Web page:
All of queries below were issued against a single Solr instance running in a virtual machine:

  • OS: CentOS 6.6
  • CDH version 5.0.0
  • Solr version: 4.10.3
  • Solr memory available: 5.84GB
  • Java version: 1.7.0_67
  • Processors: 1

How many utility companies serve the state of Maryland?

To answer this question, we need to apply a filter to the state field specifying only results from “MD.” To determine how many utility companies exist in MD, we will ask Solr to group the results based on the utility_name field but limit grouping results to just one, as we only care to find out how many total groups there are. The following query fulfills the business needs requested above:

Listed below are the query elements decomposed for better understanding:

The number of groups returned is four, and the result was returned in 23 milliseconds.

Which Maryland utility has the cheapest residential rates?

To answer this question, we only need to add one additional element to the prior query instructing Solr to sort the groups in ascending order (placing the cheapest residential rate at the top). We can also limit the number of groups to just one.

Listed below are the new or modified query elements decomposed for better understanding:

 

The cheapest utility in MD is “The Potomac Edison Company” @ 0.03079 / KWH and the result was returned in 4 milliseconds.

What are the minimum and maximum residential power rates excluding missing data elements?

To answer this query we need to filter out data rows where res_rate = 0.0 as these are missing data elements. We do that using an “frange” query excluding the lower bound of 0.0. To get the minimum and maximum res_rate, we instruct Solr to generate statistics for the res_rate indexed field. The query to answer the above business question is listed below:

Shown below are the query elements decomposed for better understanding:

The res_rate minimum is 0.0260022258659 and the maximum is 0.849872773537. Results were returned in 5 milliseconds.

What is the state and zip code with the highest res_rate?

To fulfill the above business request, we take the maximum res_rate returned from the prior query and use it as a filter for the next query as listed below:

Listed below are the query elements decomposed for better understanding:

The highest residential electric rates are found in Alaska in zip code 99634. The results were returned in 1 millisecond.

Guidelines for Using Solr to Meet Your Analysis Needs

It is worth pointing out that Solr is not a general purpose in-memory NoSQL engine. With that in mind, here are some guidelines to help you understand when it might be appropriate to use Solr for queries:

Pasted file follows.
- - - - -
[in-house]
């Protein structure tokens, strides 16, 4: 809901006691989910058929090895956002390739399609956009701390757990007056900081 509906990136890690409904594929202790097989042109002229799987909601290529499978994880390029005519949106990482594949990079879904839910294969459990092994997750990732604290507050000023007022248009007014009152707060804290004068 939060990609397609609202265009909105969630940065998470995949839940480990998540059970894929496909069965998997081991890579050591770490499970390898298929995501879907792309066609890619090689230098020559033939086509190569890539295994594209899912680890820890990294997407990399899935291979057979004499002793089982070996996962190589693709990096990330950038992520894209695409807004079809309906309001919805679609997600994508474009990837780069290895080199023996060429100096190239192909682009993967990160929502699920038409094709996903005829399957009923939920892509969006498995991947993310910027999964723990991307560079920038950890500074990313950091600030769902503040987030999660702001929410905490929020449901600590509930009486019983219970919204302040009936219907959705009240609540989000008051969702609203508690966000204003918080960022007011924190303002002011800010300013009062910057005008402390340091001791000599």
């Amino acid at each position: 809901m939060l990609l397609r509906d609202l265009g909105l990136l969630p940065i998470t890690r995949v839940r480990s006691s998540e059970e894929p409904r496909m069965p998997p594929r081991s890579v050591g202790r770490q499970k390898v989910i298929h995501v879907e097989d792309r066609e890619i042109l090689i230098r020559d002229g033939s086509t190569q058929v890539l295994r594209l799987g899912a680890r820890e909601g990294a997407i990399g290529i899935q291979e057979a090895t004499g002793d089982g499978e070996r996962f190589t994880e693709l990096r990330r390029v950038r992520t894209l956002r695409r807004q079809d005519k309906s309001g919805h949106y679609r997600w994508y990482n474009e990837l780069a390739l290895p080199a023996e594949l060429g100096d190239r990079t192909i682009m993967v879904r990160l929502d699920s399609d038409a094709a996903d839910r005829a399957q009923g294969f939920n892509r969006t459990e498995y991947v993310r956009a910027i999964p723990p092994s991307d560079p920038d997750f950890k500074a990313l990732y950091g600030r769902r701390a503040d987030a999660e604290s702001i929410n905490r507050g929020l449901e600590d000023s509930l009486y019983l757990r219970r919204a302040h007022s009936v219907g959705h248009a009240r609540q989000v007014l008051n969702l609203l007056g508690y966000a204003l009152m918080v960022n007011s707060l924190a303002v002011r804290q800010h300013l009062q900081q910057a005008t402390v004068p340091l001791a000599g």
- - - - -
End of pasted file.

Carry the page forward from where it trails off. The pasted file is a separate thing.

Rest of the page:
• Your use case requires very fast query response times.
  • The data you need to analyze is already stored in Apache Hadoop.
  • You can easily define a schema for the data to be indexed.
  • You need to query (filter) on many fields.
  • The amount of data to be indexed into Solr will not exceed your Solr cluster’s capabilities.

If many or all of the above criteria apply, then using Solr for your data analysis might just be a great fit.

Comparing Solr to MongoDB

MongoDB is one of several NoSQL database engines available today, and among the most popular. For comparison purposes, see the table below.

(Note: in the future, support for Kudu may provide some interesing new update capabilities to Solr as well.)

Conclusion

As you can see, Solr brings lightning-fast query response times to a wide variety of business-style queries. The query language is not nearly as well-known as SQL, but Solr has some excellent capabilities that can be used with some thought and practice.

To get the answers needed above we used grouping, group sorting, field selection (filtering), statistics generation, and range selection. While Solr should not be considered a general-purpose NoSQL in-memory database system, it can still be used to get analysis results with awesome response times. As such, it should be viewed as another tool in the toolbox that, when used correctly, can simplify the life of the Hadoop ecosystem architect.

Further Reading

Peter Whitney is as Solutions Architect at Cloudera working out of the Dallas, Texas area. In this role, Pete assists Cloudera’s clients in learning and best practices for adopting Hadoop and surrounding technologies.

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5 responses on “How-to: Use Apache Solr to Query Indexed Data for Analytics

  1. Lars Jakobsen

    Hi, very nice example!
    Is it possible for you to share the Schema.xml as well, would be very nice to have that too

    BR
    Lars

  2. LD

    This article is a great walkthrough of integrating search with data on Hadoop. However, it is unfortunately missing one key piece of information: the changes to be made to the default generated schema.xml. That section of code snippet is blank.

    Pete – can you please post the scheme.xml file or update the article to include the information in the Create and Loading a Schema code snippet area #2.

    Thanks for writing a great article!